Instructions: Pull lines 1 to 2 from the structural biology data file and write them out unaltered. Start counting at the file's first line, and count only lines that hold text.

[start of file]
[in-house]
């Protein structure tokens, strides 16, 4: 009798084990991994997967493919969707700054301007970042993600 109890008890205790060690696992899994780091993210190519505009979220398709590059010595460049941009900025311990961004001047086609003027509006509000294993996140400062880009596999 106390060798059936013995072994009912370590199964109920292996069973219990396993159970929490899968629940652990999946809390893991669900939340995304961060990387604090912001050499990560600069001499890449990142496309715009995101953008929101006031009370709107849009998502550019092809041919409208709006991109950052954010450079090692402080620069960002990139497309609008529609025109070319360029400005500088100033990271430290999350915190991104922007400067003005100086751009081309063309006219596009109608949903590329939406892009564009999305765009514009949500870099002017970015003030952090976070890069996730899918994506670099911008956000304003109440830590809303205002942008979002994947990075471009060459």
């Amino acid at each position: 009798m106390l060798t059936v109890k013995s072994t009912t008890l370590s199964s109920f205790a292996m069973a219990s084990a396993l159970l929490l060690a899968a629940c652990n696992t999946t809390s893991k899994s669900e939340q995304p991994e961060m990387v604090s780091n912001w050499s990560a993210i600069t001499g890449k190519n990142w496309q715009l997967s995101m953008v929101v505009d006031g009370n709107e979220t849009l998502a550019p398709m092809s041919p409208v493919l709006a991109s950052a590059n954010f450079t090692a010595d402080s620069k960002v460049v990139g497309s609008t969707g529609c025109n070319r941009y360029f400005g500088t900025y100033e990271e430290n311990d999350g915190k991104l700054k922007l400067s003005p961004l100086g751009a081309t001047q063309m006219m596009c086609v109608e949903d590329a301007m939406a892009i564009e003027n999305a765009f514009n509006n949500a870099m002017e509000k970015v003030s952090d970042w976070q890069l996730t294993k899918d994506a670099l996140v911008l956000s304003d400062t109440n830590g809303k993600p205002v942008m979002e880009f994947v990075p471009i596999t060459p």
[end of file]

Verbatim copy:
[in-house]
């Protein structure tokens, strides 16, 4: 009798084990991994997967493919969707700054301007970042993600 109890008890205790060690696992899994780091993210190519505009979220398709590059010595460049941009900025311990961004001047086609003027509006509000294993996140400062880009596999 106390060798059936013995072994009912370590199964109920292996069973219990396993159970929490899968629940652990999946809390893991669900939340995304961060990387604090912001050499990560600069001499890449990142496309715009995101953008929101006031009370709107849009998502550019092809041919409208709006991109950052954010450079090692402080620069960002990139497309609008529609025109070319360029400005500088100033990271430290999350915190991104922007400067003005100086751009081309063309006219596009109608949903590329939406892009564009999305765009514009949500870099002017970015003030952090976070890069996730899918994506670099911008956000304003109440830590809303205002942008979002994947990075471009060459």